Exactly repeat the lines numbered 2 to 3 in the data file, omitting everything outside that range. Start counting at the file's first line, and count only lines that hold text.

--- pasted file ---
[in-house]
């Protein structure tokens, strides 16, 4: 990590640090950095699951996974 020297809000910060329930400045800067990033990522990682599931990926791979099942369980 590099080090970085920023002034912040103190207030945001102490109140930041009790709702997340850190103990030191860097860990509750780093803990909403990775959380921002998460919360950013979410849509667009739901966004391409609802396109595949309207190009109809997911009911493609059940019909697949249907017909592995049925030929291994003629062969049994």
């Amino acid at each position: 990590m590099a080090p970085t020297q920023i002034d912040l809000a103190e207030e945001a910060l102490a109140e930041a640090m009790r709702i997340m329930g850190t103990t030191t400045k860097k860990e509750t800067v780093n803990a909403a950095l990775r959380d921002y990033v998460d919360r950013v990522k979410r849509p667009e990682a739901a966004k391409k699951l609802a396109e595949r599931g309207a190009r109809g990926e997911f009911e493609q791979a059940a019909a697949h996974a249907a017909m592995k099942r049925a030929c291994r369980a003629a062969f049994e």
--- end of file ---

């Protein structure tokens, strides 16, 4: 990590640090950095699951996974 020297809000910060329930400045800067990033990522990682599931990926791979099942369980 590099080090970085920023002034912040103190207030945001102490109140930041009790709702997340850190103990030191860097860990509750780093803990909403990775959380921002998460919360950013979410849509667009739901966004391409609802396109595949309207190009109809997911009911493609059940019909697949249907017909592995049925030929291994003629062969049994």
């Amino acid at each position: 990590m590099a080090p970085t020297q920023i002034d912040l809000a103190e207030e945001a910060l102490a109140e930041a640090m009790r709702i997340m329930g850190t103990t030191t400045k860097k860990e509750t800067v780093n803990a909403a950095l990775r959380d921002y990033v998460d919360r950013v990522k979410r849509p667009e990682a739901a966004k391409k699951l609802a396109e595949r599931g309207a190009r109809g990926e997911f009911e493609q791979a059940a019909a697949h996974a249907a017909m592995k099942r049925a030929c291994r369980a003629a062969f049994e």